“She’s simply acting on her duty as a Diarian governor,” shrugged Praxis. “She’s a bit of a loner by nature, and I’d imagine torture gives one a few additional trust issues. If you need to know something, just ask her politely but firmly. Shilree’s not prone to openness, but she is a team player.”
“Will the two of them be all right, doing it alone?”
“I’d trust Flicker with my life.”
Shilree walked to the edge of the mine shaft and looked down.
“Flicker,” she said, “stay here with the horses. When I say ride you’re going to want to ride like your life depends on it. This is going to be one big bang.”
Shilree took five ceramic and crystal ellipsoids from her trade pouch and laid them out one by one along the ground. “I didn’t want the others to see these,” she admitted. “They’re classified technology. But I guess if I can’t trust you, who can I trust?” She gave each egg-shaped device a half-twist around the midsection, eliciting a low click, and tossed it down the shaft. “Well get ready.” She took a flask of lamp oil out of her bag, lit it with a quick cantrip, and tossed it down after the explosives. “Ride!”
Shilree jumped onto the other horse and kicked its sides hard, not looking back. Flicker was already off. Behind them came a dull sound building to a deep rumbling. The ground around them shifted unsteadily, and columns of pulverized rock, dust, and flame erupted all around them.
“Shit!” yelled Shilree. “I think I used too much. Come on Sunny!”
The horses didn’t need any more urging as the hot cloud of destruction rolled along behind them. Then the shock wave hit and all four of them were thrown.
Flicker got up to his elbow and looked back. There wasn’t a crater, but the ground had collapsed, obviously sealing the tunnels of the mine.
“That is one less threat to Diaria,” said Shilree, looking very self-satisfied. “Unfortunately it means five less bombs for Gila, but I was careful to bring extras just in case. Are you okay?”
“That--was really pretty cool, actually,” Flicker admitted from the dusty, cracked earth where he’d tumbled, wiped the blood from his temple where a rock had struck him, and got up to check on his frightened steed, grinning.
Should I Stay Or Should I Go?
“Well, we do share a goal,” said Ebreth, stripping off his bloodied shirt. “Either that or he’s lying, but we’ve closed two wormholes so far and he hasn’t tried to interfere. Besides, Thermador has planar powers of his own. If he wanted to sabotage these things, what would he need us for? I think he’s on our side, he just--well, he’s a mercenary, Khyrisse, and probably an assassin, and he has a small-time tough’s notion of how to get what he wants.” Ebreth shrugged. “He’s going to be a pain in your ass, basically, but I doubt he’s a spy. He’s a soldier of fortune. He’d probably change sides if somebody paid him enough.”
“That’s reassuring,” muttered Khyrisse.
“We’ve teamed with unsavory people before. I’d keep him on a very tight leash, though. I don’t like the way he talks about Garal. Amatsu wouldn’t let him hurt him, of course, but--well, if he starts to get out of line, it wouldn’t hurt to be prepared for that.”
“Bonnie and Clyde,” said Khyrisse, with a wobbly grin.
“That’s us.” He leaned across to kiss her, then put his hand on the side of her face and looked at her seriously. “You want me to stay someplace else tonight?”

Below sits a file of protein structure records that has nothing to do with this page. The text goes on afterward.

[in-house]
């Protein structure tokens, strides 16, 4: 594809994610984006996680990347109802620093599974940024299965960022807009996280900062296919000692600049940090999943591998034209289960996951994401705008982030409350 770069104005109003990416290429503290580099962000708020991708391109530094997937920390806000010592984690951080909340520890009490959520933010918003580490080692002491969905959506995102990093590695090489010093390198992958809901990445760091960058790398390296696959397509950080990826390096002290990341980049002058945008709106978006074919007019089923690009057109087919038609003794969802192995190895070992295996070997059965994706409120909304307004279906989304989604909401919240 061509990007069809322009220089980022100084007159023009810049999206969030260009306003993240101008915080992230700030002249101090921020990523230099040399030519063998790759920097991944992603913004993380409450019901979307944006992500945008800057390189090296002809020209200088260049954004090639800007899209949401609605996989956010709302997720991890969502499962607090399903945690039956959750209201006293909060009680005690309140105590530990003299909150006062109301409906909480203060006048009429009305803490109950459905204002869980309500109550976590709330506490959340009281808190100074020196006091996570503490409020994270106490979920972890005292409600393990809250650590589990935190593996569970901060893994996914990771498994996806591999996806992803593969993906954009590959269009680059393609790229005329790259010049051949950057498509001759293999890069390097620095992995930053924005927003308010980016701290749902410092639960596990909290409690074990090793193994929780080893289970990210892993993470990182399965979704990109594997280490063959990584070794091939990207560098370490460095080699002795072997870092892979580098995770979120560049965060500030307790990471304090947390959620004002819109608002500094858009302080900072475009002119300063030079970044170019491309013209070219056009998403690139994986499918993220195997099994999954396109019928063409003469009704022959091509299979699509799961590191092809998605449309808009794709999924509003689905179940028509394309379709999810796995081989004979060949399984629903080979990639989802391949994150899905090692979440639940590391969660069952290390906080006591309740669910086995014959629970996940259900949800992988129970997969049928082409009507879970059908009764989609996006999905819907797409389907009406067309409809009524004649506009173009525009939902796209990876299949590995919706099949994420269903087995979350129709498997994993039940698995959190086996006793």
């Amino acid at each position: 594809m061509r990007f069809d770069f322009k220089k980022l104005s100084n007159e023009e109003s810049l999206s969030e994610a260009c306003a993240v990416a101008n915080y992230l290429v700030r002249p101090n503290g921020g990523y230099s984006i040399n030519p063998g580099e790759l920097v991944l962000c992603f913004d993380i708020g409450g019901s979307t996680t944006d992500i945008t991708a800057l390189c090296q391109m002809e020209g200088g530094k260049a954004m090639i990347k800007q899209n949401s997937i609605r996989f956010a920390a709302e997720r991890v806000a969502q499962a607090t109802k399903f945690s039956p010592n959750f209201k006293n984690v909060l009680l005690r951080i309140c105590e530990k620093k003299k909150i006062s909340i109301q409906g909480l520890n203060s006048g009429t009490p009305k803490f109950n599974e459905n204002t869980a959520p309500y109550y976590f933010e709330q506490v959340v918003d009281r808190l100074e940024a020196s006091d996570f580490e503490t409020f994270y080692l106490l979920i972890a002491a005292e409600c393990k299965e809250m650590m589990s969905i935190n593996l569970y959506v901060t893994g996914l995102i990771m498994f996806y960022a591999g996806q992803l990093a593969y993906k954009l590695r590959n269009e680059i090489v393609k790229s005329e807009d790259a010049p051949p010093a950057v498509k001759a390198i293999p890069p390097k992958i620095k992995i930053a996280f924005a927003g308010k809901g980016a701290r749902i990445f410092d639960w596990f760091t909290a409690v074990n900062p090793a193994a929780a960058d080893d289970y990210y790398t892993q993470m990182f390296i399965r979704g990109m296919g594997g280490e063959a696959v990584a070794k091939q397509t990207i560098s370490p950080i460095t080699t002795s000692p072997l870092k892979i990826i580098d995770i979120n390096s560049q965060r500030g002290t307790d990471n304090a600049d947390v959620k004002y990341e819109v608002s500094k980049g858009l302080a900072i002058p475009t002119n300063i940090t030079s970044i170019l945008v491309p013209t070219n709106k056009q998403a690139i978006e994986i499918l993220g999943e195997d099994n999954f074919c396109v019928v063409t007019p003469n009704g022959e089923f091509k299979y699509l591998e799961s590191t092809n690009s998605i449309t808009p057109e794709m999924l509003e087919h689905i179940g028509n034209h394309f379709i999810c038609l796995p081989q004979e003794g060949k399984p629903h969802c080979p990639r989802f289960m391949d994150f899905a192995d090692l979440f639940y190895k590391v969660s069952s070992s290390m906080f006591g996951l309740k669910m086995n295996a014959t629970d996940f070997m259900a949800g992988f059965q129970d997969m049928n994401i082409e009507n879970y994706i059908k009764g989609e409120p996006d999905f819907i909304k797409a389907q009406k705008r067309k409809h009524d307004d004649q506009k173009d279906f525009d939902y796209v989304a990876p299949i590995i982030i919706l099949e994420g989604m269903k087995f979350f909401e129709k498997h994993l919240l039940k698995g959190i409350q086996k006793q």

“No!” She flung her arms around his waist with something of a gasp. “No, don’t leave!”
He paused a fraction of a second. “I mean,” he said, “do you want me to go sleep on the sofa, Khyrisse. I’m not leaving, I thought you might want some time alone to, think.”
“So did I,” she said shakily, hanging on to him, “until I actually thought about you not being here tonight. Please stay. I can think with you here, I promise.”
“Well, if you put it that way,” he said softly, stroking the side of her head.
Ebreth Tor couldn’t sleep.
Not that he couldn’t sleep well, which he was used to by now. Nor that it took him a long time to fall into sleep, which it often did. No, he couldn’t sleep at all; he wasn’t even remotely tired. He sighed and sat up in bed, slipping Khyrisse’s arm from around him. Maybe he’d go read for a while. He wished he was in the middle of anything but Crime and Punishment. He slid his pillow under Khyrisse’s arm, where he had been. It was his way of saying he’d be back. He picked up the book, and then he set it down, slowly, and then he walked out of the room without it. “Sennett,” he said softly, as he shut the door behind him, “where is Orlen?”
Scorpion’s Nest: Compact of Souls
“Look,” argued the five-eyed fiend, “it’s no use to you this way, either. You can’t take it back to your watery domain while it’s bound to the dimensional fabric.”
“Coomara can wait.” The fishman threw back another slug of whiskey.
“But I cannot. I must feed, and soon. You need it for nothing more than your idiotic pride.”
“It’s all I have left in the world, now, isn’t it, laddie?”
“It doesn’t have to be,” the Fiend bargained. “I’m well-used to dealing in dreams, faerie. Give me this soul, help me liberate it, and tell me what you desire more. I tell you it shall be yours.”
Coomara hesitated a very long moment, and then he laughed. “Almost had me goin’, did ye, laddie?” He motioned at the bartender for another drink. “Nae, nae, we’re not in the habit o’ sellin’ off our own dear fates to the likes o’ ye. But I’ll tell ye what I will do. Give the soul back, find the way to loose it from this smelly shire, and I’ll catch a new one for ye.”
“How are you going to do that?” said the Fiend with Five Eyes, suspiciously.
“Oh, have faith, man! I know not yet, but I’ll find a way, on me mother’s wet grave I do swear it. It’s clare enough you can’t take a living soul your own self, after all, and I can. How about it then?”
“Will it be done within two weeks?”
“I so swear it, laddie.”
“That... might be satisfactory,” frowned the Fiend.
“Then bygod, I must celebrate with a drink!” Coomara shouted happily.